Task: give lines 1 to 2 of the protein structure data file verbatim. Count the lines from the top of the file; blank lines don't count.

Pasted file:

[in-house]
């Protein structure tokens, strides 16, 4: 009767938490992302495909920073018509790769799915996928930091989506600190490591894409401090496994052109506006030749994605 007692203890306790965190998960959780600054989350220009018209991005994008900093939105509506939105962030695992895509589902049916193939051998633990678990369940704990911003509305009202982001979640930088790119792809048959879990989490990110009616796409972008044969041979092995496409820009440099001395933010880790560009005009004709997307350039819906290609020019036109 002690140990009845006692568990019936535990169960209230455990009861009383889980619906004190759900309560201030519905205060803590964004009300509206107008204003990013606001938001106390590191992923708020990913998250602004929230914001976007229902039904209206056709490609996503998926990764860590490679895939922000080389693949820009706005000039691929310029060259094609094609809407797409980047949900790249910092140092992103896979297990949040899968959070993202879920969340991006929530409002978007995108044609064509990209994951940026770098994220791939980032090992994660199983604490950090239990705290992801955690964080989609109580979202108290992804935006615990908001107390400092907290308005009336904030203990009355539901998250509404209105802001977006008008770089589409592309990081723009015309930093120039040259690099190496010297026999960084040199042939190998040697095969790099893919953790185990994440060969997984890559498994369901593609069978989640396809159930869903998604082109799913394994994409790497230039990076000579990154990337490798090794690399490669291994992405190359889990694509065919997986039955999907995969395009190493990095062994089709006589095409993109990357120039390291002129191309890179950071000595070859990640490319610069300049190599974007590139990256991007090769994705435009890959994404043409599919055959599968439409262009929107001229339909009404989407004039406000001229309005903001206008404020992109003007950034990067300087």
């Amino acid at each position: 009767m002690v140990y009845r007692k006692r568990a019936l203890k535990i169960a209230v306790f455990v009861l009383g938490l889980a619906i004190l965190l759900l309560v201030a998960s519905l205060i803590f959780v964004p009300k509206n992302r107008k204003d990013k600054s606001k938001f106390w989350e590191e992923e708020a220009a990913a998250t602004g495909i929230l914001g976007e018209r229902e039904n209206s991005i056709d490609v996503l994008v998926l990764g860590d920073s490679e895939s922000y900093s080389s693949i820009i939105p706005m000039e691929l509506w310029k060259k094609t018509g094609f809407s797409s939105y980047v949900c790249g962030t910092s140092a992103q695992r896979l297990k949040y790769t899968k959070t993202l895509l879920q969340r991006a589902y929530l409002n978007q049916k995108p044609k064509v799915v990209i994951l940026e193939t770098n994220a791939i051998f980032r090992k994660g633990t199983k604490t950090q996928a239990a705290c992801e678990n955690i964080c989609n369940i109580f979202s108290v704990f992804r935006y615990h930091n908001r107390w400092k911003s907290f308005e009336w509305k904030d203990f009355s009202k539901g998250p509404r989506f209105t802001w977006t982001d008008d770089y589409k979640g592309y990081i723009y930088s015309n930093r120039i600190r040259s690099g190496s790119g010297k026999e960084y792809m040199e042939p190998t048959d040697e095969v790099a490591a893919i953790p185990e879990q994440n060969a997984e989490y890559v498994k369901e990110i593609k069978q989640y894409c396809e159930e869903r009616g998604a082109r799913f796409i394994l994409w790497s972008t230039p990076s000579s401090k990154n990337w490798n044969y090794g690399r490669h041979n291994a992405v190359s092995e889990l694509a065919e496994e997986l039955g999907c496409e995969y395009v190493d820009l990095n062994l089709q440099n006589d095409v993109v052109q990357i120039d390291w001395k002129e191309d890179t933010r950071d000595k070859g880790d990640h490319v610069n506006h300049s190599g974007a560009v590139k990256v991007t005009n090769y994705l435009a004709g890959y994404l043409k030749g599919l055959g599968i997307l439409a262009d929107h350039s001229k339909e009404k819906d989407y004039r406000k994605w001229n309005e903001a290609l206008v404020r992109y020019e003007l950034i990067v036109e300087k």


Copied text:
[in-house]
């Protein structure tokens, strides 16, 4: 009767938490992302495909920073018509790769799915996928930091989506600190490591894409401090496994052109506006030749994605 007692203890306790965190998960959780600054989350220009018209991005994008900093939105509506939105962030695992895509589902049916193939051998633990678990369940704990911003509305009202982001979640930088790119792809048959879990989490990110009616796409972008044969041979092995496409820009440099001395933010880790560009005009004709997307350039819906290609020019036109 002690140990009845006692568990019936535990169960209230455990009861009383889980619906004190759900309560201030519905205060803590964004009300509206107008204003990013606001938001106390590191992923708020990913998250602004929230914001976007229902039904209206056709490609996503998926990764860590490679895939922000080389693949820009706005000039691929310029060259094609094609809407797409980047949900790249910092140092992103896979297990949040899968959070993202879920969340991006929530409002978007995108044609064509990209994951940026770098994220791939980032090992994660199983604490950090239990705290992801955690964080989609109580979202108290992804935006615990908001107390400092907290308005009336904030203990009355539901998250509404209105802001977006008008770089589409592309990081723009015309930093120039040259690099190496010297026999960084040199042939190998040697095969790099893919953790185990994440060969997984890559498994369901593609069978989640396809159930869903998604082109799913394994994409790497230039990076000579990154990337490798090794690399490669291994992405190359889990694509065919997986039955999907995969395009190493990095062994089709006589095409993109990357120039390291002129191309890179950071000595070859990640490319610069300049190599974007590139990256991007090769994705435009890959994404043409599919055959599968439409262009929107001229339909009404989407004039406000001229309005903001206008404020992109003007950034990067300087």